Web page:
Not all cloud-based wallets are created equal. The vast majority of solutions in the market are attempting to eliminate payment cards altogether, although few have gained any significant adoption.
Today, Los Angeles startup Wallaby Financial closed a $1.1 million seed financing round to deliver a much different solution. The company offers a single Visa-branded smart credit card that replaces and optimizes the use of all credit cards currently within a user’s wallet. Wallaby’s interim goal then, is not to eliminate the physical wallet or payment card, but rather to use technology to optimize their use.
“With so many cards available for consumers, it can be a challenge for them to use the right one to maximize their rewards,” says co-founder and CEO Matthew Goldman. “Our intelligent system is able to select the correct card so the user collects the rewards that matter most to them without any hassle at the point of sale.”
Wallaby directs spending on the Wallaby card in real time, based on preferences set by each individual user, to maximize savings and rewards, or based on transaction type, location, and time. Allowing for ultimate flexibility, users have the option to process transactions based on these predetermined rules or soon to manually over these rules temporarily using the company’s mobile app.
Two months after launching out of Santa Monica accelerator MuckerLab, Wallaby has attracted considerable interest from users. The company, which is still technically in public beta, signed up its first 1,000 users in a matter of days and has a waiting list several thousand users long, which it’s slowly moving through the onboarding process. Goldman predicts that it will take through early 2013 before the company is able to add all of these waiting users and truly open its floodgates.
“It’s both a good and bad problem to have,” he says. “That said, it’s more important to us at this stage to make sure our users have a fantastic experience than anything else.”
Although the service was free for life for the first 1,000 users, and for a year for the first 5,000, subsequent users will pay an annual fee currently set at $50. This fee will be in addition to any already associated with a user’s existing cards, because while the Wallaby card is issued by a partner bank, it does not represent a new line of credit. The early adoption seems to indicate that this fee is palatable to those tech savvy users with pockets full of credit cards, but it may ultimately prove to be a growth deterrent once the company moves to the next concentric circle of target users.
Goldman got the idea for the product when fueling up his car and seeing an ad on the pump after completing his purchase that said he would have gotten 5 percent cash back had he used a different card — one that he happened to have in his wallet but had not used. Goldman is certainly not alone in his frustration, given that most American adults have more than three credit cards.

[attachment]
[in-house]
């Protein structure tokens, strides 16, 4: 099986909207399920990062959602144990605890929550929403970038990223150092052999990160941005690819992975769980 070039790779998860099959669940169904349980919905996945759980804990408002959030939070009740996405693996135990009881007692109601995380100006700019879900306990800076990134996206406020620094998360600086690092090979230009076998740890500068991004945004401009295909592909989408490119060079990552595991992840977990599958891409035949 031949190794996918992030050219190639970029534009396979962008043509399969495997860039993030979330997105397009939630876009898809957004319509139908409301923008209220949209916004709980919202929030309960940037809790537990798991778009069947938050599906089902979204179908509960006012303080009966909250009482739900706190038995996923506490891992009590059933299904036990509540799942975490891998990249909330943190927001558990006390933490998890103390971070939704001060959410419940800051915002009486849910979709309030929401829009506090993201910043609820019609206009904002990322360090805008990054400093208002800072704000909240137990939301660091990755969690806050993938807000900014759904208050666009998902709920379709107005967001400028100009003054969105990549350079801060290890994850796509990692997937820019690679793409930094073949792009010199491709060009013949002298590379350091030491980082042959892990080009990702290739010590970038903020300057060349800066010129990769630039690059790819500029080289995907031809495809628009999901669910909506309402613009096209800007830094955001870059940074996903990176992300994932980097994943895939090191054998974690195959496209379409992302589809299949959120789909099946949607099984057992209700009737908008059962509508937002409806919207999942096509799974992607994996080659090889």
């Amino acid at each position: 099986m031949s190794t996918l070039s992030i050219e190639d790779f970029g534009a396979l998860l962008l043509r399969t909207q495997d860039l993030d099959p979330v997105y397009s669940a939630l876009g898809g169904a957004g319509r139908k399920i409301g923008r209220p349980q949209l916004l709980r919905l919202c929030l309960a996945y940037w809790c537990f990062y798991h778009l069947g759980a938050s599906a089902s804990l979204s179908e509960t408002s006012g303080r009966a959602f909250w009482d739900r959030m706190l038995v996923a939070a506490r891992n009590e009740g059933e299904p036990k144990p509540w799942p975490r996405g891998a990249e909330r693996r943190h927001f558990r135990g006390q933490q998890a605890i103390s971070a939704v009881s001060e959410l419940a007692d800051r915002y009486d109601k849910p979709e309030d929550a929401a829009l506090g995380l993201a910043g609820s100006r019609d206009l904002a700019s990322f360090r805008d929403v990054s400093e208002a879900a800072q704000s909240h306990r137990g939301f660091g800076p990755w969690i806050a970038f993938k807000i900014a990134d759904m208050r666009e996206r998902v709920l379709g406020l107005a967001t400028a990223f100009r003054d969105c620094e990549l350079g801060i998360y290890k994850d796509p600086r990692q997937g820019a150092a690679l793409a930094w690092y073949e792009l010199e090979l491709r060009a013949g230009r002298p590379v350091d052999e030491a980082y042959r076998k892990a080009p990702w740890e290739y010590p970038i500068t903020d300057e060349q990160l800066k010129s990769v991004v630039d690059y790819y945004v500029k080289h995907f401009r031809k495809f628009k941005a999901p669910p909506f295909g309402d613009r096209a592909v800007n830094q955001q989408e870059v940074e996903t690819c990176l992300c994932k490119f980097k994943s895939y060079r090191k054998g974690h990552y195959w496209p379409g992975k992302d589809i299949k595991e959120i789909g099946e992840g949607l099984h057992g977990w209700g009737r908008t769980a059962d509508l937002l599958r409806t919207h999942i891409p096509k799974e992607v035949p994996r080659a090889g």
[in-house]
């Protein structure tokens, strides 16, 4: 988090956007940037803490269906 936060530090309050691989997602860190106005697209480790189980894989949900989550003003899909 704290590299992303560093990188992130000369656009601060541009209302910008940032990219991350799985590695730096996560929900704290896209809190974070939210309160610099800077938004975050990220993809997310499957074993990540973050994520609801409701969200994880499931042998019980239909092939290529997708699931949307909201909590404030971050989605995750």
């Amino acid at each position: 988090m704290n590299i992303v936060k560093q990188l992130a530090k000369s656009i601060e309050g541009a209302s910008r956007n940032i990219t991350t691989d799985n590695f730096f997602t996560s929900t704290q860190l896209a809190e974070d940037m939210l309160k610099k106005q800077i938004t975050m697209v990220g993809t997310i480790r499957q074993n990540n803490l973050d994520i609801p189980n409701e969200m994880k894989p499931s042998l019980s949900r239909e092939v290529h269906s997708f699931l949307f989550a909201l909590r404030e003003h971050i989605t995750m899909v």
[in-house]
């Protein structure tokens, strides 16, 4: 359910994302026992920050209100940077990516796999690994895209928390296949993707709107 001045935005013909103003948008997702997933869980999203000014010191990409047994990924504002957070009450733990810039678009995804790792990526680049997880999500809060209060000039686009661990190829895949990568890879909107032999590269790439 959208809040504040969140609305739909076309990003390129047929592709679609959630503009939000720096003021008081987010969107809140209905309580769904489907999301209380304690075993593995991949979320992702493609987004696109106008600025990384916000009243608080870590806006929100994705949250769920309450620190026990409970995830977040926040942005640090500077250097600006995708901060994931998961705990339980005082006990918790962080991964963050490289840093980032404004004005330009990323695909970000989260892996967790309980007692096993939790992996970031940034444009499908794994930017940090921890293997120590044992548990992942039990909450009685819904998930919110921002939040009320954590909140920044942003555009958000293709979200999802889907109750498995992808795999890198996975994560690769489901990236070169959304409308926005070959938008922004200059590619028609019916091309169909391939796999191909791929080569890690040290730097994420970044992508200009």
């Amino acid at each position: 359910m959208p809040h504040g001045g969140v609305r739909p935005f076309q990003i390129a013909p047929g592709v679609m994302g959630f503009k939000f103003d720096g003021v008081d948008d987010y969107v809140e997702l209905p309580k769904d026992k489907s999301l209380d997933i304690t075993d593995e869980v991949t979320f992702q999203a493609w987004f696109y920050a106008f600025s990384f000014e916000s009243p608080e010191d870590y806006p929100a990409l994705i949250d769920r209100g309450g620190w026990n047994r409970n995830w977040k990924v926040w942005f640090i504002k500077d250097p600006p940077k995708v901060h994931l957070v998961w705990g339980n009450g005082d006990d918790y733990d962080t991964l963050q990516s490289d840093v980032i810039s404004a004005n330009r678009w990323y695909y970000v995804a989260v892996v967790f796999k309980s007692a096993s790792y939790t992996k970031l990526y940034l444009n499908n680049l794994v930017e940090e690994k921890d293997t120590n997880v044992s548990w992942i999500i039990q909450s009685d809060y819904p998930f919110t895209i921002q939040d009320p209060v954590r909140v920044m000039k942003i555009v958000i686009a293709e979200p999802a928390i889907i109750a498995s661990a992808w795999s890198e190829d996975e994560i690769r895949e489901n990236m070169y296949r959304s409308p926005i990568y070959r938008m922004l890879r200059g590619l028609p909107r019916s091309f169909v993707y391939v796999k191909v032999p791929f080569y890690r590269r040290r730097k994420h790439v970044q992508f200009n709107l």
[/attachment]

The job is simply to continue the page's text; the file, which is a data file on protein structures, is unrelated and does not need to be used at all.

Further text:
Since launching in June, Wallaby made a key addition to its team, adding CTO and co-founder Todd Zino. Zino, who was formerly a lead systems engineer at Adobe Systems, seems to nicely complement Goldman’s background as a director at reloadable prepaid debit card company Green Dot.
The company’s latest funding round was led by Founders Fund Angel and WI Harper Group with participation from SLP Ventures, Lion Wells Capital, and additional angel investors. With Founder’s Fund, Wallaby gains access to the brain trust and related network behind online payments behemoth PayPal. The company views WI Harper as an equally strategic partner, given its relationships and experience in Asia and the enormous opportunity to expand the smart credit card service internationally.
The road to mass adoption in the cloud wallet is one of the most competitive around. Wallaby will have to contend with solutions from existing credit card and banking giants, as well as mobile telecom companies, mobile OS platforms, and other more established online payment companies.
It seems highly probable that physical payment cards will one day go the way of the Dodo, but that day is not here yet. One advantage working in Wallaby’s favor in the near term is its ability to rely on existing payment infrastructure. While many of the most anticipated competing solutions are stalled by the limited adoption of NFC (near field communication) payment terminals, Wallaby allows users to pay as they would with a normal Visa card. Goldman’s company is based on the bet that it can reach scale and profitability long before this ceases to be an advantage.
PayPal, on the other hand, lets consumers make in-store payments with their cell phone number and a PIN. Square has a similar approach using a GPS integrated mobile app to allow users to pay simply by saying their name at checkout. Perhaps the most futuristic of all is the iPhone case-based Geode mobile wallet, which dynamically reprograms a physical payment card and also incorporates a smart barcode reader for loyalty card management.
At the end of the day, novelty can only carry a payments company so far. The ultimate bar is that of adding simplicity and convenience to the payment experience and doing so to a wide enough audience to make it profitable for the company. Wallaby has some good ideas in this regard and seems to be taking small steps in the right direction, but has a long and competitive road ahead.